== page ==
Mark Duplass, Lynn Shelton, and Emily Blunt of "Your Sister's Sister"

6:30 a.m. was way too early for our iPhone alarms to go off this morning.  But, catching the premiere of Your Sister’s Sister was well worth the lack of sleep.  The sold out film was at the top of our list and we were sadly sans tickets.  Luckily, there’s still a way to get a seat.  “The waitlist” (or “rushing”) is the best-kept secret of Sundance and the only way for ‘fest-goers without industry badges or advanced ticket registration to catch some films.

If Sundance is in your future travel plans, here are a few tips for festival newbies on how to beat the system.

Rush Rules:

1.    Rise and Shine

Your best bet to get in on the waitlist is heading to the first film of the day in the 8:30 a.m. time slot.  Chances are a few people were out too late the night before and will no show, opening up seats in addition to the reserved space held for badge holders.  And for any film you’re trying to rush, make sure to get to the theater at least an hour and a half before show time.

2.    Obscurity Wins

Avoid films with the A-list stars, which have heavy media attendance and longer lines.  Don’t sweat it though, because most of them end up at your local multiplex anyways.

 3.    Fight for Your Right

Jenny Bloom, festival pro and public relations manager for the Starz Denver Film Festival, keeps Sundance virgins in check while doling out advice to “line friends,” as she likes to call them.  “I’m all for cutting in line, but not at a festival,” she says.  “It’s every man for themselves and if you let someone ahead of you, that one body could take your own seat.  There’s an etiquette here to follow folks.”

4.    Cross Your Fingers

After waiting in line (often in a cold tent), you’re still not there.  About an hour before the film, festival staffers hand out numbers to everyone in line and tell you to return exactly 30 minutes prior to show time.  Once all of the ticket holders are seated, they find out how many seats are open and call out those numbers accordingly.  At this point, you just hold your breath and hope that the two hours you just waited weren’t an epic waste.

5.    Come With Cash

When you hear your number, you’re ushered through to the ticket window to make it official.  Each film is $15 and is cash only.

Today we made the cut, barely.  With #’s 18 and 19 in hand, we were happily seated in the Library Center Theatre.  Unfortunately, that wasn’t the case for Lynn Shelton, Your Sister’s Sister writer and director, who was stuck in Seattle due to the “first ice storm in two decades” aka #Snowpocalypse.  She was able to partake in the Q&A with the help of the film’s producer, Steven Schardt and his iPhone.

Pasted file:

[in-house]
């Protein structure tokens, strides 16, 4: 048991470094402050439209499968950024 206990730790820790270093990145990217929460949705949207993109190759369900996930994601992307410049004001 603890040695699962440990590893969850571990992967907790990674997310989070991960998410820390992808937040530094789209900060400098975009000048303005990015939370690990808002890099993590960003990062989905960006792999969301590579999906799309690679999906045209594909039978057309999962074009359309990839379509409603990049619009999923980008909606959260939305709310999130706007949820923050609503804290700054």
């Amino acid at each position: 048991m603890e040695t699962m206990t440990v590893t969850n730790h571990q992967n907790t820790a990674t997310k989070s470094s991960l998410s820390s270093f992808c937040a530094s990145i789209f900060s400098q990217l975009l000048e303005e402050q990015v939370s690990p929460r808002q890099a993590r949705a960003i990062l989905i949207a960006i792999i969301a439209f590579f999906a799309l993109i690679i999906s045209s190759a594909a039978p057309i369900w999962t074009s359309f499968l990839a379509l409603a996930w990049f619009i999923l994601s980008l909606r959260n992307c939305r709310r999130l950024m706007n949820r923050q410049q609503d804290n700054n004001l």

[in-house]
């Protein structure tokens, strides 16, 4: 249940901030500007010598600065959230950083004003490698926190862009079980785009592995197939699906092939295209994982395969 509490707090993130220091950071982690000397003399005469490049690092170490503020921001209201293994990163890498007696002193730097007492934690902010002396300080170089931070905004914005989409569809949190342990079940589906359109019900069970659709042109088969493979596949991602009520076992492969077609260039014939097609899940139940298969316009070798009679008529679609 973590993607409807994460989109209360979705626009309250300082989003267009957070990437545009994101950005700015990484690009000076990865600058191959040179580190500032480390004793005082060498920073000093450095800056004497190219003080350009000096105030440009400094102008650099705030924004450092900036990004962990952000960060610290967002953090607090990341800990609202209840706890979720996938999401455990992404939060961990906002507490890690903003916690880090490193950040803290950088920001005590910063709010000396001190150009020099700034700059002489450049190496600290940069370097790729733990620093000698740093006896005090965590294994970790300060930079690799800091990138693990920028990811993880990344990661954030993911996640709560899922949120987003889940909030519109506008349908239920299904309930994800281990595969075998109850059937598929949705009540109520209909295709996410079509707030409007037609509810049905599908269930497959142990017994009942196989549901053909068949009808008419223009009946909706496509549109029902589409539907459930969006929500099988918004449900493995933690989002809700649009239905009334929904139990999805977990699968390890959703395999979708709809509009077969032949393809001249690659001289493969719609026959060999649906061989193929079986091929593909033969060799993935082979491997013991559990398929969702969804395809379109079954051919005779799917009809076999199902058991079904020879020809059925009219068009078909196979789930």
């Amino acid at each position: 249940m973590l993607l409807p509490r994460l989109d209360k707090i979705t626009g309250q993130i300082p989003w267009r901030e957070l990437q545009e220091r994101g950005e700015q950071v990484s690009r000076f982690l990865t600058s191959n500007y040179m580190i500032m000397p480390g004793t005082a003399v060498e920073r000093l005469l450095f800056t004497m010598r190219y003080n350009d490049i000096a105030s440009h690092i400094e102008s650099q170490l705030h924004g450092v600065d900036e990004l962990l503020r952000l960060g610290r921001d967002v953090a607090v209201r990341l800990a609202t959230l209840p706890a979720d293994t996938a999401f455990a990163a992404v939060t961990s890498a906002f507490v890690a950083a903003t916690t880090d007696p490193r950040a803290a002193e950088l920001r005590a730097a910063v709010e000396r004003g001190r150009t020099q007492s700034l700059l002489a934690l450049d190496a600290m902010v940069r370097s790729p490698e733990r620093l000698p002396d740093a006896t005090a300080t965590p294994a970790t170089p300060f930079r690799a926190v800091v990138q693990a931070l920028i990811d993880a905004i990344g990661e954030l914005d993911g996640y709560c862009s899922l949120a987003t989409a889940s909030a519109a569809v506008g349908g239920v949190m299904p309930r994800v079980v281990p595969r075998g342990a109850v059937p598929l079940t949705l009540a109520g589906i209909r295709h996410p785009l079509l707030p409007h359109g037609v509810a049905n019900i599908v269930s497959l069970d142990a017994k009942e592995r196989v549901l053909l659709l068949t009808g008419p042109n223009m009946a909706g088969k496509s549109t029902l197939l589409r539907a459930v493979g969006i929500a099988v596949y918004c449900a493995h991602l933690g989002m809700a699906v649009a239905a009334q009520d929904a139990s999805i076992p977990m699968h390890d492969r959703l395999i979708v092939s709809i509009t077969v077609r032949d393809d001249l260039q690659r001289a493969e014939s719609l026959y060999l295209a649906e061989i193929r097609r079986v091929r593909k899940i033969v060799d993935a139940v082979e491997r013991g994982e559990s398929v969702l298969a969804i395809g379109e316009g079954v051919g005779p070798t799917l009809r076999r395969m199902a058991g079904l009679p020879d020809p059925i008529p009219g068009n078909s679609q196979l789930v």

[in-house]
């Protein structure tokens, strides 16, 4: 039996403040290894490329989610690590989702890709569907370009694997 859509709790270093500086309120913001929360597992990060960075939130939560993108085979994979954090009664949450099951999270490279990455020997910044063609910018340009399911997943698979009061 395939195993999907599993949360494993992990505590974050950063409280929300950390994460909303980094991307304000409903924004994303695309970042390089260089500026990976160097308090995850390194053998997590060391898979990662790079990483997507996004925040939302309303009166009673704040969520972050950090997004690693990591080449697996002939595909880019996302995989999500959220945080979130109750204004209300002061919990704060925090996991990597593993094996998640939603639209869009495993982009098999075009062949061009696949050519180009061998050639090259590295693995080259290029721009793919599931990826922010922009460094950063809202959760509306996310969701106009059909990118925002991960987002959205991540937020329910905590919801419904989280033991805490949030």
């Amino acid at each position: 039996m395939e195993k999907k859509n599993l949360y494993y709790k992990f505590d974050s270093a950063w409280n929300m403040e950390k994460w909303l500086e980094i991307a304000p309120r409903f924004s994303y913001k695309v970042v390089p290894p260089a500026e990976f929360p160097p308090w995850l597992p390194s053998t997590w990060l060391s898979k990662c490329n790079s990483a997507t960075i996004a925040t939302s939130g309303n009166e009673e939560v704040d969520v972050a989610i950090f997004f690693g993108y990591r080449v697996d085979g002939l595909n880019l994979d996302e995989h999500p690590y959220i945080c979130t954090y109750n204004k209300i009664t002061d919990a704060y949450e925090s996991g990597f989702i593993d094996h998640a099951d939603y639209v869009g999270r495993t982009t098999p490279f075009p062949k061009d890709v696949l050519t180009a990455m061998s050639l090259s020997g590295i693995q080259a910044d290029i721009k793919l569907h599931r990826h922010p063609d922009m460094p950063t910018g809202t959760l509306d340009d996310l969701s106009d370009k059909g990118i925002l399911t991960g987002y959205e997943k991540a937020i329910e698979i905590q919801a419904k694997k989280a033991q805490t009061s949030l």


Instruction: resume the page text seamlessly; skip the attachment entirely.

Mark Duplass, who has three films at Sundance this year, was recently in Denver during the Starz Denver Film Festival for a special presentation of the Jeff Who Lives at Home.  He stepped in front of the camera this time, for a hilarious and heartfelt performance alongside Emily Blunt and Rosemarie DeWitt.  Don’t miss this film when it hits screens across the country this summer.

Post-film, we checked out CW3PR’s Re:treat at the swank Sky Lodge Hotel.  One of the many swag suites that has taken over venues on Main Street, fest-goers were grabbing goodies from Burt’s Bees, Paul Mitchell, and Remix Watches while sampling sips from Patrón XO Café, Stella Artois, and Vita Coco.

We took the afternoon off to regroup before the premiere of Celeste and Jesse Forever, which is already getting some serious buzz.  Andy Samberg has been spotted in town and we can’t wait to hear what he has to say after the film.  Check back tomorrow for more Sundance scoop and if you missed it, catch up on Day 1.

 

Katie Shapiro is one of Denver’s resident gals about town. A “Jill” of all trades, she is a freelance writer, blogger, and PR guru. She likes skiing, drinking Manhattans, scarves, recycling, to-do lists, Gittel, and putting pins in the map. Check back often for the latest in travel, music, fashion, culture, and happenings.

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